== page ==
The skyrocketing cost of living is especially hard on minimum-wage workers in rural areas like Chatham County. North Carolina has one of the highest eviction rates in the country, with more than 1 million households paying more than 30% of their income on housing. Georgia, Mississippi and South Carolina have higher eviction rates than major cities like Chicago, Los Angeles and New York, according to research from Princeton University’s Eviction Lab.

Efforts on the West Coast

But nowhere is the housing and homelessness crisis more severe than in California, where more than 181,000 people lack permanent housing. Last year, Gov. Gavin Newsom pledged to deliver 1,200 tiny homes for this demographic. So far, only about 150 have been purchased and none have opened, CalMatters recently reported.

Philanthropy has supported efforts to build the homes faster, often in partnership with local governments. Last year, the Sobrato Family Foundation said it would lease a five-acre parcel of private land to San Jose to build 75 tiny homes for $1 a year over the next decade. The San Francisco-based nonprofit Dignity Moves manages the community’s development and provides social services, with support from the James M. Cox and Valhalla Foundations. The nonprofit was also part of the team that developed San Francisco’s 70-unit tiny house village and similar communities around the state.

“In our model, philanthropy pays for construction, and then the expectation is that the city will pay for ongoing support services,” said Elizabeth Funk, CEO of Dignity Moves.

This type of temporary housing is relatively new and different from the types of homeless shelters that cities typically fund, she said. With temporary housing, everyone has their own room and can stay for at least six months to two years instead of a night or two, Funk added.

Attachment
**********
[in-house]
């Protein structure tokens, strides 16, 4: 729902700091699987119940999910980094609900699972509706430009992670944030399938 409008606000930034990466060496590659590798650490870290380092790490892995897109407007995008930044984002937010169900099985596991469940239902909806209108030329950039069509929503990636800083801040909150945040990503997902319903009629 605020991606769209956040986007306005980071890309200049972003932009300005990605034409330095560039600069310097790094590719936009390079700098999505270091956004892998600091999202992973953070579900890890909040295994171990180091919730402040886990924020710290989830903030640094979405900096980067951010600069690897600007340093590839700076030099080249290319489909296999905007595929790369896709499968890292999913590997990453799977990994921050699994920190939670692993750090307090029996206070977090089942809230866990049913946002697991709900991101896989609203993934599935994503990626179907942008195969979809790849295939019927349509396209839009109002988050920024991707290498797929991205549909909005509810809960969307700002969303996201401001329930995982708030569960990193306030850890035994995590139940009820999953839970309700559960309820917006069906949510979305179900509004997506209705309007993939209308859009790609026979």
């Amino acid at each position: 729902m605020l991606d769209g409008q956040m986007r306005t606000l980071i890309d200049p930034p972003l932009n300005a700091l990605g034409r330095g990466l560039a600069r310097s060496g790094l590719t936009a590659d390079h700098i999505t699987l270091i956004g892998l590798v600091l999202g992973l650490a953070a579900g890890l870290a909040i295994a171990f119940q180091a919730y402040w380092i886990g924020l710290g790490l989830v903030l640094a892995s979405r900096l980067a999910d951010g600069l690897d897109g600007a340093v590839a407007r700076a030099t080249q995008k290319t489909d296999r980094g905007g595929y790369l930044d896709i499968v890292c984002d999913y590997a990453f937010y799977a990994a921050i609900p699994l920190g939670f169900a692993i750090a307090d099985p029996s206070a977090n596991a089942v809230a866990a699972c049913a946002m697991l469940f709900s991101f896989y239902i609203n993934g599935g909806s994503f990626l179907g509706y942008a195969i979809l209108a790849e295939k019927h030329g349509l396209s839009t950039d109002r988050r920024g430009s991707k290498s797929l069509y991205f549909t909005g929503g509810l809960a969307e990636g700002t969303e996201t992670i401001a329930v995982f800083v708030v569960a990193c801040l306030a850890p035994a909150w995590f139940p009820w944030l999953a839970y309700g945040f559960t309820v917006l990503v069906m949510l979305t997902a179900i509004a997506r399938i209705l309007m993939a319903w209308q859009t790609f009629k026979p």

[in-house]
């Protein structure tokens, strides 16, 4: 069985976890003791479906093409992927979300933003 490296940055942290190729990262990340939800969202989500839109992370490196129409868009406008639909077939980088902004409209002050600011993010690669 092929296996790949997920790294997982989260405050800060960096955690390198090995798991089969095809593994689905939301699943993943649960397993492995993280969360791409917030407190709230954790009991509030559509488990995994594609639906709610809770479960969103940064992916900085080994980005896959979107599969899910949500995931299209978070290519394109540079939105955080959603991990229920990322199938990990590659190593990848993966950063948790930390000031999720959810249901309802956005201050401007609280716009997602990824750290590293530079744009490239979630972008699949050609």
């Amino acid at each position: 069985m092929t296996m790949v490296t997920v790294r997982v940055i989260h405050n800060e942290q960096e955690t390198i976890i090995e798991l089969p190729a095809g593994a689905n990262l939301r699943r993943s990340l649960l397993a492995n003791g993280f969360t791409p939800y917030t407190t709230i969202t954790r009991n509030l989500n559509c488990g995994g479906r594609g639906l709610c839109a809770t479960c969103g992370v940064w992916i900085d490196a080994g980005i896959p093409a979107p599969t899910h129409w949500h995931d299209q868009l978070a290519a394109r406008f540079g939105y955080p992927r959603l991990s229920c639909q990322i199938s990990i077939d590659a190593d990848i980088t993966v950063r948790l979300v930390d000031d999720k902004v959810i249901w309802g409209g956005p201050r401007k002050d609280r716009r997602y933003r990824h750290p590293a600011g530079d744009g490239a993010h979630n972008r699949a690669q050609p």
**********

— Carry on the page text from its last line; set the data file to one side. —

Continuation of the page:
Tiny home communities provide more stability and can be places where social services can be delivered effectively, “because people are not in a crisis situation,” she said.

California, Oregon and Washington are the states with the highest concentrations of tiny house villages, according to data compiled by Missouri State University. Some communities have also tried to tackle homelessness in more punitive ways. The city of Grants Pass, Oregon, wants to fine and jail people caught sleeping in public spaces and has launched a legal challenge to a court ruling blocking the policy. The Supreme Court heard arguments in the case in April and could rule as early as this month.

Building tiny homes is better than punishing people for living on the streets, but that’s not enough, said Jesse Rabinowitz, campaigns and communications director at the National Homelessness Law Center.

“It’s good that cities and states are doing things to address the fact that people are living outside. No one should have to live outside, especially in the richest country in the world,” he said.

However, he said, “I personally have a hard time with tiny houses.” It appears to be a way to funnel people into temporary housing rather than providing the more permanent, affordable housing options that many homeless people want, Rabinowitz said.

Funk bristles at criticism that tiny homes aren’t part of a housing-first approach that prioritizes permanent housing for the homeless. Interim housing is a phase in that process, which is fundamentally about getting people off the streets and into shelter, she said.

“It’s true that this is not a long-term solution. It’s a waiting room,” Funk said. “It’s a dignified waiting room.”


Stephanie Beasley is a senior writer at the Chronicle of Philanthropy, where you can read the full article . This article was provided to The Associated Press by the Chronicle of Philanthropy as part of a partnership to cover philanthropy and nonprofits supported by the Lilly Endowment. The Chronicle is solely responsible for its content. For all of AP’s philanthropy coverage, visit

Stephanie Beasley of The Chronicle Of Philanthropy, The Associated Press